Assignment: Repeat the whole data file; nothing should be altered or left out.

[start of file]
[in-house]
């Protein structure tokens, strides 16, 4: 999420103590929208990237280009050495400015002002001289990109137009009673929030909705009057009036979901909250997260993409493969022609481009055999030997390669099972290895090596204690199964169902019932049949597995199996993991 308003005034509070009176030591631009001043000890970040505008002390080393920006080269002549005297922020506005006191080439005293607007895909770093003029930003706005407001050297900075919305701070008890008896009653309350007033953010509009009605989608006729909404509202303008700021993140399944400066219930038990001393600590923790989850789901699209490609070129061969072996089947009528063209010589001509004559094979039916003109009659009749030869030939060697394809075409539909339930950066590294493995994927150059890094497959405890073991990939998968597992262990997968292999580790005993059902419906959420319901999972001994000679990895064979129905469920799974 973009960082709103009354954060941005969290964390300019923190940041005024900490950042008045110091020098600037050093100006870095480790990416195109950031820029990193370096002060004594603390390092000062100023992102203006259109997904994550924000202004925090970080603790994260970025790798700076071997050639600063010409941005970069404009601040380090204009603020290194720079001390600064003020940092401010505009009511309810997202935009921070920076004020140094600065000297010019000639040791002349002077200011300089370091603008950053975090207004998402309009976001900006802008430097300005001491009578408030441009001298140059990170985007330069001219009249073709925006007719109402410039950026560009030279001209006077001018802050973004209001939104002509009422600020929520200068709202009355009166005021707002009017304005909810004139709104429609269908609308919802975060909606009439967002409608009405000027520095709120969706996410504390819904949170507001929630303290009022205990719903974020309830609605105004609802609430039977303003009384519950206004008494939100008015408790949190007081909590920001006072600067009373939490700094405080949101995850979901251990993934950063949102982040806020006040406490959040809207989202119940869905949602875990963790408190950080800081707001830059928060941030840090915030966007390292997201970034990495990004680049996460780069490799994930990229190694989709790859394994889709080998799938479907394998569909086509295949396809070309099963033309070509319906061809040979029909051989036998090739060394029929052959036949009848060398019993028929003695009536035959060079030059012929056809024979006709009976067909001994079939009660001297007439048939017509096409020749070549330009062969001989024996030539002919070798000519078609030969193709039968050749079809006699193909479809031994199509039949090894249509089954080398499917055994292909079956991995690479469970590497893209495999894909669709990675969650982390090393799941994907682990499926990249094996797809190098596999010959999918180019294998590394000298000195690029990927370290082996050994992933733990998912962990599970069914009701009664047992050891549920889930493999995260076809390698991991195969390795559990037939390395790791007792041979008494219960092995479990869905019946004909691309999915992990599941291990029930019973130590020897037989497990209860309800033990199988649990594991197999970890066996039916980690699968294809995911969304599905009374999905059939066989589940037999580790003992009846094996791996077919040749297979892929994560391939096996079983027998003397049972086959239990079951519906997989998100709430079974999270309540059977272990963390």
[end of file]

[in-house]
């Protein structure tokens, strides 16, 4: 999420103590929208990237280009050495400015002002001289990109137009009673929030909705009057009036979901909250997260993409493969022609481009055999030997390669099972290895090596204690199964169902019932049949597995199996993991 308003005034509070009176030591631009001043000890970040505008002390080393920006080269002549005297922020506005006191080439005293607007895909770093003029930003706005407001050297900075919305701070008890008896009653309350007033953010509009009605989608006729909404509202303008700021993140399944400066219930038990001393600590923790989850789901699209490609070129061969072996089947009528063209010589001509004559094979039916003109009659009749030869030939060697394809075409539909339930950066590294493995994927150059890094497959405890073991990939998968597992262990997968292999580790005993059902419906959420319901999972001994000679990895064979129905469920799974 973009960082709103009354954060941005969290964390300019923190940041005024900490950042008045110091020098600037050093100006870095480790990416195109950031820029990193370096002060004594603390390092000062100023992102203006259109997904994550924000202004925090970080603790994260970025790798700076071997050639600063010409941005970069404009601040380090204009603020290194720079001390600064003020940092401010505009009511309810997202935009921070920076004020140094600065000297010019000639040791002349002077200011300089370091603008950053975090207004998402309009976001900006802008430097300005001491009578408030441009001298140059990170985007330069001219009249073709925006007719109402410039950026560009030279001209006077001018802050973004209001939104002509009422600020929520200068709202009355009166005021707002009017304005909810004139709104429609269908609308919802975060909606009439967002409608009405000027520095709120969706996410504390819904949170507001929630303290009022205990719903974020309830609605105004609802609430039977303003009384519950206004008494939100008015408790949190007081909590920001006072600067009373939490700094405080949101995850979901251990993934950063949102982040806020006040406490959040809207989202119940869905949602875990963790408190950080800081707001830059928060941030840090915030966007390292997201970034990495990004680049996460780069490799994930990229190694989709790859394994889709080998799938479907394998569909086509295949396809070309099963033309070509319906061809040979029909051989036998090739060394029929052959036949009848060398019993028929003695009536035959060079030059012929056809024979006709009976067909001994079939009660001297007439048939017509096409020749070549330009062969001989024996030539002919070798000519078609030969193709039968050749079809006699193909479809031994199509039949090894249509089954080398499917055994292909079956991995690479469970590497893209495999894909669709990675969650982390090393799941994907682990499926990249094996797809190098596999010959999918180019294998590394000298000195690029990927370290082996050994992933733990998912962990599970069914009701009664047992050891549920889930493999995260076809390698991991195969390795559990037939390395790791007792041979008494219960092995479990869905019946004909691309999915992990599941291990029930019973130590020897037989497990209860309800033990199988649990594991197999970890066996039916980690699968294809995911969304599905009374999905059939066989589940037999580790003992009846094996791996077919040749297979892929994560391939096996079983027998003397049972086959239990079951519906997989998100709430079974999270309540059977272990963390």